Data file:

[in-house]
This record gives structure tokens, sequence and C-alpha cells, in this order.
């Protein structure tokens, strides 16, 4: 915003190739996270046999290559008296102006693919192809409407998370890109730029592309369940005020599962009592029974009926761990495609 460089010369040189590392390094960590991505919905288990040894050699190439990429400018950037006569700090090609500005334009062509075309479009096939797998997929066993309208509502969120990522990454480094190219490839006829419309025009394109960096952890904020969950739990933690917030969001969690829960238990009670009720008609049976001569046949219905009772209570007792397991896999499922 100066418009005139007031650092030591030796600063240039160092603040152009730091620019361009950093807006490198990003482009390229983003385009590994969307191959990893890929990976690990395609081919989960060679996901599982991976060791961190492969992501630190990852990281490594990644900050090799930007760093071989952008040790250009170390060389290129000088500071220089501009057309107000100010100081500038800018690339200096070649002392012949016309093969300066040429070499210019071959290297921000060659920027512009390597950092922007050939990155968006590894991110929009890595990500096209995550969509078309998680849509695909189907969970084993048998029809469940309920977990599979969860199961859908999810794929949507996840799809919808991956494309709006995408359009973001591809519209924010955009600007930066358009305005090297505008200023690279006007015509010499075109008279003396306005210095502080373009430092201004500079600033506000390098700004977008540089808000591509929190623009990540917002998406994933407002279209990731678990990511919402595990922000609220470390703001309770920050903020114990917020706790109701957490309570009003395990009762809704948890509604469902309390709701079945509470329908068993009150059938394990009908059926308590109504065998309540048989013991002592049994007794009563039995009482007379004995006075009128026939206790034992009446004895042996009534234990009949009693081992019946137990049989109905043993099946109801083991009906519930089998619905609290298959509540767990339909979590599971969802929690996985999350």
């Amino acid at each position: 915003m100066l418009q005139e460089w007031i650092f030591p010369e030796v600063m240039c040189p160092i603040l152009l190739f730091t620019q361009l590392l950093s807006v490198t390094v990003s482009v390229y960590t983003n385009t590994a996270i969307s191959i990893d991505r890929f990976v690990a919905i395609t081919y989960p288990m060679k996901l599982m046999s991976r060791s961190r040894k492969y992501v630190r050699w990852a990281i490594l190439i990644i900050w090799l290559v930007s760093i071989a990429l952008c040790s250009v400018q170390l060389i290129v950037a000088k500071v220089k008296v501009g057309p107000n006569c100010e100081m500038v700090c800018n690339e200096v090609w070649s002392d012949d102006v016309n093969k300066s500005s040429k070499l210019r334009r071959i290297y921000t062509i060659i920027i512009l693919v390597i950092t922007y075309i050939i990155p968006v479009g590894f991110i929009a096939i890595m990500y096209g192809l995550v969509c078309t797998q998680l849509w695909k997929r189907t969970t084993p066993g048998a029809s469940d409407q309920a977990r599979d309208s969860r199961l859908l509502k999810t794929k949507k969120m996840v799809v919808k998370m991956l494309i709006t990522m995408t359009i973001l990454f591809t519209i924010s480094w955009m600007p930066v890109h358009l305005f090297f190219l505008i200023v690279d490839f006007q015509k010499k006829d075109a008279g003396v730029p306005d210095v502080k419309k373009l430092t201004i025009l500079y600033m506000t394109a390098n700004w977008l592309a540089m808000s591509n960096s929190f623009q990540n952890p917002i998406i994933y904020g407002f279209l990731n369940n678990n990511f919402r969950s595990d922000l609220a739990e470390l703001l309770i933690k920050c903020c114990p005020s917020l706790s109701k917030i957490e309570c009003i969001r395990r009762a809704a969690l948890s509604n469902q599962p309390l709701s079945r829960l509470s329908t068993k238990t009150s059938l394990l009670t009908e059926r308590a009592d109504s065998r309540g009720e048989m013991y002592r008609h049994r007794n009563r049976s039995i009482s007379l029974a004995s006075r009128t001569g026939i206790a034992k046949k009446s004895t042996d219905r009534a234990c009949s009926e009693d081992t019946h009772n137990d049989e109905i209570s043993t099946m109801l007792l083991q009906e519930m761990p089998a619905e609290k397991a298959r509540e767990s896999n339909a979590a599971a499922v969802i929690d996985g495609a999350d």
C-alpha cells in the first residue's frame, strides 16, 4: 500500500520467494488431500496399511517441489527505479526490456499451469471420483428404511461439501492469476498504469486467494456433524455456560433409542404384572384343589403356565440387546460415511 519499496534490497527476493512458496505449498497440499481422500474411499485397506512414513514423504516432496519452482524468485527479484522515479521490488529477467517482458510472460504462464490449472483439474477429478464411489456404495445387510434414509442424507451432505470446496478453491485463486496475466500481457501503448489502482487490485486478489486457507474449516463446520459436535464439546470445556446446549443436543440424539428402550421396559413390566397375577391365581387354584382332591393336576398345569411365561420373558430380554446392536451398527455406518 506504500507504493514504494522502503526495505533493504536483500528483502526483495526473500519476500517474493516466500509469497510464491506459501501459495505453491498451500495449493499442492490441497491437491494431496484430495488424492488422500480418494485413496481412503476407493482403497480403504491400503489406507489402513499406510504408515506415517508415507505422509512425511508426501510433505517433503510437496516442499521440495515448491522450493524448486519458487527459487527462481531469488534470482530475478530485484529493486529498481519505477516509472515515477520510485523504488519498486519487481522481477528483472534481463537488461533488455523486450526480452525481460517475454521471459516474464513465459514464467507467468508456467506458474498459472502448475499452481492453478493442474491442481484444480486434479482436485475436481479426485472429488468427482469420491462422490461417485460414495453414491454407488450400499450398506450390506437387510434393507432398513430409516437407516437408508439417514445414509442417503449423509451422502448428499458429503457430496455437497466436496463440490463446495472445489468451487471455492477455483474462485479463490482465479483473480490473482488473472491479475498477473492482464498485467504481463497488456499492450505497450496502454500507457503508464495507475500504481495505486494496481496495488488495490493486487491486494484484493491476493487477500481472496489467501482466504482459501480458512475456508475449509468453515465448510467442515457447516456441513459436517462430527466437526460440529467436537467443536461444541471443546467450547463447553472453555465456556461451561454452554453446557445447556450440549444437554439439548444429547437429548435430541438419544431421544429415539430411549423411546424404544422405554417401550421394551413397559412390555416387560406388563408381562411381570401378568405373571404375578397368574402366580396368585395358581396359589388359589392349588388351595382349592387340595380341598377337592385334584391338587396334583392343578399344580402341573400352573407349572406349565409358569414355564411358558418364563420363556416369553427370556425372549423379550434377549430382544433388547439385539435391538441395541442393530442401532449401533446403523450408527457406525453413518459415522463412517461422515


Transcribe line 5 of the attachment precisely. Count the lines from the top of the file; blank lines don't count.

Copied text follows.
C-alpha cells in the first residue's frame, strides 16, 4: 500500500520467494488431500496399511517441489527505479526490456499451469471420483428404511461439501492469476498504469486467494456433524455456560433409542404384572384343589403356565440387546460415511 519499496534490497527476493512458496505449498497440499481422500474411499485397506512414513514423504516432496519452482524468485527479484522515479521490488529477467517482458510472460504462464490449472483439474477429478464411489456404495445387510434414509442424507451432505470446496478453491485463486496475466500481457501503448489502482487490485486478489486457507474449516463446520459436535464439546470445556446446549443436543440424539428402550421396559413390566397375577391365581387354584382332591393336576398345569411365561420373558430380554446392536451398527455406518 506504500507504493514504494522502503526495505533493504536483500528483502526483495526473500519476500517474493516466500509469497510464491506459501501459495505453491498451500495449493499442492490441497491437491494431496484430495488424492488422500480418494485413496481412503476407493482403497480403504491400503489406507489402513499406510504408515506415517508415507505422509512425511508426501510433505517433503510437496516442499521440495515448491522450493524448486519458487527459487527462481531469488534470482530475478530485484529493486529498481519505477516509472515515477520510485523504488519498486519487481522481477528483472534481463537488461533488455523486450526480452525481460517475454521471459516474464513465459514464467507467468508456467506458474498459472502448475499452481492453478493442474491442481484444480486434479482436485475436481479426485472429488468427482469420491462422490461417485460414495453414491454407488450400499450398506450390506437387510434393507432398513430409516437407516437408508439417514445414509442417503449423509451422502448428499458429503457430496455437497466436496463440490463446495472445489468451487471455492477455483474462485479463490482465479483473480490473482488473472491479475498477473492482464498485467504481463497488456499492450505497450496502454500507457503508464495507475500504481495505486494496481496495488488495490493486487491486494484484493491476493487477500481472496489467501482466504482459501480458512475456508475449509468453515465448510467442515457447516456441513459436517462430527466437526460440529467436537467443536461444541471443546467450547463447553472453555465456556461451561454452554453446557445447556450440549444437554439439548444429547437429548435430541438419544431421544429415539430411549423411546424404544422405554417401550421394551413397559412390555416387560406388563408381562411381570401378568405373571404375578397368574402366580396368585395358581396359589388359589392349588388351595382349592387340595380341598377337592385334584391338587396334583392343578399344580402341573400352573407349572406349565409358569414355564411358558418364563420363556416369553427370556425372549423379550434377549430382544433388547439385539435391538441395541442393530442401532449401533446403523450408527457406525453413518459415522463412517461422515